To Arkham and the Stars
by Fritz Leiber

Review by
Robert Wilfred Franson

first appeared in —
The Dark Brotherhood and Other Pieces, 1966
by H. P. Lovecraft and Divers Hands
edited by August Derleth

included in —
The Book of Fritz Leiber
The Book of Fritz Leiber (Vol I and Vol. II)

Fritz Leiber and H. P. Lovecraft:
    Writers of the Dark

October 2010

Arkham town & Miskatonic University today, and who remains

"To Arkham and the Stars" is one of Fritz Leiber's thoughtful memorials to H. P. Lovecraft. It's a minor short-story, set in Lovecraft's darkly-haunted university town of Arkham, wherein some aspects have yielded to modern impulses, but other aspects and even some people hold on as in Lovecraft's time:

Early on the morning of September 14th last I stepped down onto the venerable brick platform of the Arkham station of the Boston and Maine Railroad. I could have flown in, arriving at the fine new Arkham Airport north of town, where I am told a suburb of quite tasteful Modern Colonial homes now covers most of Meadow Hill, but I found the older conveyance convenient and congenial.

From these first two sentences, a few hints already may emerge for the not-too-ensorcelled Lovecraft fan:

  • Arkham town still exists, despite its legacy of drawing terrible happenings like a lightning rod.
  • Astoundingly, there has been sufficient population inflow to require new home developments, presumably bought by those who have not heard, or more likely cannot believe, what transpired in Arkham in the 1920s and 1930s.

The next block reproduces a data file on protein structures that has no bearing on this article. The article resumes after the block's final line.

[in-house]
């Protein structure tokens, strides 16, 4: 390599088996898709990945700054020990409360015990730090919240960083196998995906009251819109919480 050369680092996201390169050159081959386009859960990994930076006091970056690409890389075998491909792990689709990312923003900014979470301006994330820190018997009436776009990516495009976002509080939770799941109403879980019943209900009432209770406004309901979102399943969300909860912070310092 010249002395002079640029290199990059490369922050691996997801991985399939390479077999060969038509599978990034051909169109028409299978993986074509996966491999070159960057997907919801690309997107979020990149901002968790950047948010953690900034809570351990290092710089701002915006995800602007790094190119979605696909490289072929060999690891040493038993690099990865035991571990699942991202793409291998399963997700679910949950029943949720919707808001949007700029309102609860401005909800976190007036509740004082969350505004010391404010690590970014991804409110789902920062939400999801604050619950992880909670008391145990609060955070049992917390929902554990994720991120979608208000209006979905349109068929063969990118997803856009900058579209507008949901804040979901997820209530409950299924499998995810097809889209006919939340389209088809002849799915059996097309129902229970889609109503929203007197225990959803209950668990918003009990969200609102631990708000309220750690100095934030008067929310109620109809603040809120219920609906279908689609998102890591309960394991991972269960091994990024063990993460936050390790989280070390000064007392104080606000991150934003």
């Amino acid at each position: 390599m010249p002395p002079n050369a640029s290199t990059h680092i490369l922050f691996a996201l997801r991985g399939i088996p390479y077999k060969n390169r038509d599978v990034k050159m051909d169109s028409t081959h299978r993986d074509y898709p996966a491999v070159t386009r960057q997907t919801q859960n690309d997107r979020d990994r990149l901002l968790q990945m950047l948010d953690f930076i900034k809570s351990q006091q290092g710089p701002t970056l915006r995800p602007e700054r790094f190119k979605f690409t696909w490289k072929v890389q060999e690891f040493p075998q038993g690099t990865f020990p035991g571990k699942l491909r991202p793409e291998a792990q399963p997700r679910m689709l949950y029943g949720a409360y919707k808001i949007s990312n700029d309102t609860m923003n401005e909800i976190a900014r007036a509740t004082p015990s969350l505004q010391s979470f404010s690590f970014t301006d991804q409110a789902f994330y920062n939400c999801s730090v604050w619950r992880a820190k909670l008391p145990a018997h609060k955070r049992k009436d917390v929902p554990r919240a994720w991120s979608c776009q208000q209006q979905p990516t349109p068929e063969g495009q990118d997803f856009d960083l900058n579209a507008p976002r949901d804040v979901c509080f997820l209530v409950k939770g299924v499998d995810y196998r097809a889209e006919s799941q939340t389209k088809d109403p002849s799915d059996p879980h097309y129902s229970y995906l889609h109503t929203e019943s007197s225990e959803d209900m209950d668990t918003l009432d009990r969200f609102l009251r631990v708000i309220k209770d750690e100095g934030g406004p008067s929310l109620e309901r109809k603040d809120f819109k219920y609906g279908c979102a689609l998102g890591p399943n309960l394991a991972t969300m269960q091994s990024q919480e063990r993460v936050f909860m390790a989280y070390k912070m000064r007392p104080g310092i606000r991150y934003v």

• The narrator is comfortable traveling into Arkham; and as we will see, is known to certain of the inhabitants.
  • Although the author's treatment is modern, he will be empathetic and gentle with Arkham's unhallowed traditions.

Fritz Leiber is a greater writer with a vastly broader range than H. P. Lovecraft, but Lovecraft is a pioneer — of whom Leiber has written both appreciatively and with critical acuity. "To Arkham and the Stars" is a fictional appreciation of the Young Gentleman of Providence for his latter-day fans, and although it can be enjoyed by anyone, it will convey far more to someone who has read all or most of Lovecraft's horror-fantasies, the Cthulhu Mythos and others.

There are in-field references, such as naming writer-critics Colin Wilson and Edmund Wilson, Damon Knight and Avram Davidson — deftly handled in context that is appropriate for Lovecraft, clever, and funny. There is an apt footnote to Carl Jung. One of the Miskatonic University professors says:

"I too have my problems discouraging sensationalism. For instance, I had to disappoint M.I.T. when they asked me for a sketch of the physiology and anatomy of the Ancient Ones, to be used in the course they give in the designing of structures and machines for 'imaginary' — Gad! — extra-terrestrial beings. Engineers are a callous breed — and in any case the Ancient Ones are not merely extra-terrestrial, but extra-cosmic. I've also had to limit access to the skeleton of Brown Jenkin, though that has given rise to a rumor that it is a file-and-brown-ochre fake like the Piltdown skull."

What even steeped-in-eldritch Lovecraft fans may not recognize in this passage is that the M.I.T. course referred to is quite real. It was written up in a featured article, "Space, Time and Education" by John E. Arnold, Astounding Science Fiction, May 1953. Notably creative thinking for its time, and — despite the Miskatonic professor — still interesting.

"To Arkham and the Stars" is a little story but well-packed by a master, and fans of Lovecraft and Leiber should enjoy it.


© 2010 Robert Wilfred Franson

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